Borrowing money is all part of growing a company. After all, 70% of small businesses have some sort of business debt, according to the 2019 Small Business Credit Survey conducted by the Federal Reserve banks, which includes 6,614 responses from small employer firms with 1–499 full- or part-time employees in the U.S.
But borrowing money does have a cost, so you shouldn't take on debt unless there's a clear benefit for doing so. To help with your financing plan, read on to discover the right times to get a business loan as well as how you can figure out the best way to borrow.
When Is the Best Time to Apply for a Loan?
- You see an opportunity to expand your business. If a business loan will help grow your future revenues, that's a smart time to borrow. This could be by hiring new staff, launching a new marketing campaign, developing a new product or expanding to a new location. Fifty-six percent of business owners that applied for a loan did so for this reason, the most popular response in the Small Business Credit Survey.
- You want to replace, repair or upgrade equipment. The cost of new equipment, vehicles and other business assets can be difficult to finance out of your existing cash, so borrowing makes sense to cover these investments. You could also put up the new assets as collateral for the loan to get a lower interest rate.
- You'd like to refinance existing debt at better terms. If you've already borrowed for your business, you may be able to qualify for better terms today. Perhaps market interest rates have dropped or your credit score improved since you first borrowed. By refinancing to a better rate, you'll have a lower monthly payment while still covering your debt.
When Not to Borrow
- You're having trouble with current debt payments. If your business already has trouble paying off its current debt, borrowing more may not be a good idea and could just dig you into a deeper hole.
- You aren't sure whether you'll use the money profitably. For business loans to make sense, the return on your investment should be higher than the borrowing cost. If you don't think your profits will grow by more than you'll end up paying in interest, then it might not make sense to borrow.
- You don't have an immediate plan to spend the money. Since a business loan charges interest each month, you want to put that money to work, not sit in the bank unused. If you aren't sure how you'd immediately invest the loan funds, hold off until you have a plan.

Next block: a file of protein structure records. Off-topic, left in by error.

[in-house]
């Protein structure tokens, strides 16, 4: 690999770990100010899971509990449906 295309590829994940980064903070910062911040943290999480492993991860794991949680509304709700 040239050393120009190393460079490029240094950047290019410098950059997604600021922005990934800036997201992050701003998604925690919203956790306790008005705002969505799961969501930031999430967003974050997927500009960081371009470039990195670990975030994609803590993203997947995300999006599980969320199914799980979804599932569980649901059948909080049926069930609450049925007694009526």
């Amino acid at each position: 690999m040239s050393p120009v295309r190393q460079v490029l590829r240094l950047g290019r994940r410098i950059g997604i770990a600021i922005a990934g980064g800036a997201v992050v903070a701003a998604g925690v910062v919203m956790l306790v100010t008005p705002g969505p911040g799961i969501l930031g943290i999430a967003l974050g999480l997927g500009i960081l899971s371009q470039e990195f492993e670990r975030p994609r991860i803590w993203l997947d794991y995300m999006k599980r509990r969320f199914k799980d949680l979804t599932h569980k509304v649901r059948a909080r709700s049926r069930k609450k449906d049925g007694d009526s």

Evaluating Your Borrowing Need
If you've decided the time is right for taking out a business loan, you then need to evaluate how much to borrow. First, look at your business plan and financial statements to see how much money you could use to invest in your business. Add up all their potential costs to estimate the size of your ideal loan.
In reality, you may not be able to afford this entire amount. You should also look at your budget to see how much your business could reasonably cover per month for loan payments. Depending on the borrowing cost, this could restrict how much you could take out.
Finally, consider whether your business will need to borrow again in the near future. In this case, you may want to take out a smaller loan today so you're in better shape to qualify later. Having less outstanding debt will help improve your chances on the future application and successfully paying off a small loan now will also add points to your credit score.
Using a Business Loan Calculator
An online business loan calculator could help you evaluate your borrowing need. With this free tool, you can enter in different loan terms—like the interest rate, loan size and length of time to pay off the debt. The calculator will estimate how much you'd owe in monthly payments and show roughly how much it would cost to borrow, in terms of total interest. By playing with this tool, you can fine-tune your decision and figure out the right amount for your business loans.
Deciding on the Type of Business Loan
Finding the right fit for your business loan is a matter of several tradeoffs:
Fixed term or line of credit? A fixed term loan gives out a single, lump sum payment that you pay off over a set schedule. Once you pay off the debt, the loan ends. With a line of credit, you have the option to pay off the debt and then borrow again at your convenience. A line of credit may charge a higher interest rate than a term loan but gives you the flexibility to take out money again without submitting another loan application.
Borrowing money does have a cost, so you shouldn't take on debt unless there's a clear benefit for doing so.
Secured or unsecured? You back up a secured loan with some sort of collateral—like equipment, a vehicle or a piece of real estate. If you fail to pay off the loan, the lender can take your collateral. In exchange, the loan will charge a lower interest rate. With unsecured loans, you'll pay more to borrow but won't have to worry about risking a valuable business asset.
Fixed or floating rate? Fixed loans always charge the same interest rate so your monthly payments do not change. This creates a more predictable budget. Under a floating rate business loan, the amount you pay each month can change depending on a benchmark rate. Your monthly payments could go up or down depending on the market.
Credit is available for your small business so make sure to put it to good use. By keeping this information in mind, you can come up with an effective borrowing strategy and set up the right loan at the right time.
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